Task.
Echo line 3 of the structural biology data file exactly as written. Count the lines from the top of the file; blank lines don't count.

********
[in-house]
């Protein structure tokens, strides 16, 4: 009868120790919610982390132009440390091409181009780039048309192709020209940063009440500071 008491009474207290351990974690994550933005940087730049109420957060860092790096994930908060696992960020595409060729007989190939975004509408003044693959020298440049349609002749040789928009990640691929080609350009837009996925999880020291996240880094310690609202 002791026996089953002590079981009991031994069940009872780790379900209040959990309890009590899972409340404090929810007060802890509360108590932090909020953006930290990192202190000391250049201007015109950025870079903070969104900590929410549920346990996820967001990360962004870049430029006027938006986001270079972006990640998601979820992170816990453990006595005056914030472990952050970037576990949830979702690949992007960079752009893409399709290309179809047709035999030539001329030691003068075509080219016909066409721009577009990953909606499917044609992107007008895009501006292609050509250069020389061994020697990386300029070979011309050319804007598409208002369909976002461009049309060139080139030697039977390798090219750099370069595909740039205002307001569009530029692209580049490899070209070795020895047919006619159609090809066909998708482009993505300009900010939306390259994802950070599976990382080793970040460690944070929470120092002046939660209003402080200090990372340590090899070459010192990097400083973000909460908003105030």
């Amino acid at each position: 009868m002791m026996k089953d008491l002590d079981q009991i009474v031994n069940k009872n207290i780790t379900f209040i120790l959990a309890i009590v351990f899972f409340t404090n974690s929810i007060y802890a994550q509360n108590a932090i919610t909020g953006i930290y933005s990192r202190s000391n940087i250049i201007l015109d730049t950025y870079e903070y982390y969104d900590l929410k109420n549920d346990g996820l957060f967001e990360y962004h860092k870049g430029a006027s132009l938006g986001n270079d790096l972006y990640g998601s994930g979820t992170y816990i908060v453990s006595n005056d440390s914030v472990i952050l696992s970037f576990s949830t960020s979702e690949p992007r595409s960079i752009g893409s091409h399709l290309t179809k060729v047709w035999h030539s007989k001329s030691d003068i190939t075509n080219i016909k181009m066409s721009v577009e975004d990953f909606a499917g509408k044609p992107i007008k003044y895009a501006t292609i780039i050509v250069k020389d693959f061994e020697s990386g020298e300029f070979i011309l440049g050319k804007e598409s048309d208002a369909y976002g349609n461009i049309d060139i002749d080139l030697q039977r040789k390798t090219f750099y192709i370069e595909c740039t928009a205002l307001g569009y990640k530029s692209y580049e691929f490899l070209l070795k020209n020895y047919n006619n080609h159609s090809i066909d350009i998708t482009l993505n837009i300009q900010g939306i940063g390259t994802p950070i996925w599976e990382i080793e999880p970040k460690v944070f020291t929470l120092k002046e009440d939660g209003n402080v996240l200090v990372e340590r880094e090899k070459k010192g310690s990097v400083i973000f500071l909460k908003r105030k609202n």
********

């Amino acid at each position: 009868m002791m026996k089953d008491l002590d079981q009991i009474v031994n069940k009872n207290i780790t379900f209040i120790l959990a309890i009590v351990f899972f409340t404090n974690s929810i007060y802890a994550q509360n108590a932090i919610t909020g953006i930290y933005s990192r202190s000391n940087i250049i201007l015109d730049t950025y870079e903070y982390y969104d900590l929410k109420n549920d346990g996820l957060f967001e990360y962004h860092k870049g430029a006027s132009l938006g986001n270079d790096l972006y990640g998601s994930g979820t992170y816990i908060v453990s006595n005056d440390s914030v472990i952050l696992s970037f576990s949830t960020s979702e690949p992007r595409s960079i752009g893409s091409h399709l290309t179809k060729v047709w035999h030539s007989k001329s030691d003068i190939t075509n080219i016909k181009m066409s721009v577009e975004d990953f909606a499917g509408k044609p992107i007008k003044y895009a501006t292609i780039i050509v250069k020389d693959f061994e020697s990386g020298e300029f070979i011309l440049g050319k804007e598409s048309d208002a369909y976002g349609n461009i049309d060139i002749d080139l030697q039977r040789k390798t090219f750099y192709i370069e595909c740039t928009a205002l307001g569009y990640k530029s692209y580049e691929f490899l070209l070795k020209n020895y047919n006619n080609h159609s090809i066909d350009i998708t482009l993505n837009i300009q900010g939306i940063g390259t994802p950070i996925w599976e990382i080793e999880p970040k460690v944070f020291t929470l120092k002046e009440d939660g209003n402080v996240l200090v990372e340590r880094e090899k070459k010192g310690s990097v400083i973000f500071l909460k908003r105030k609202n």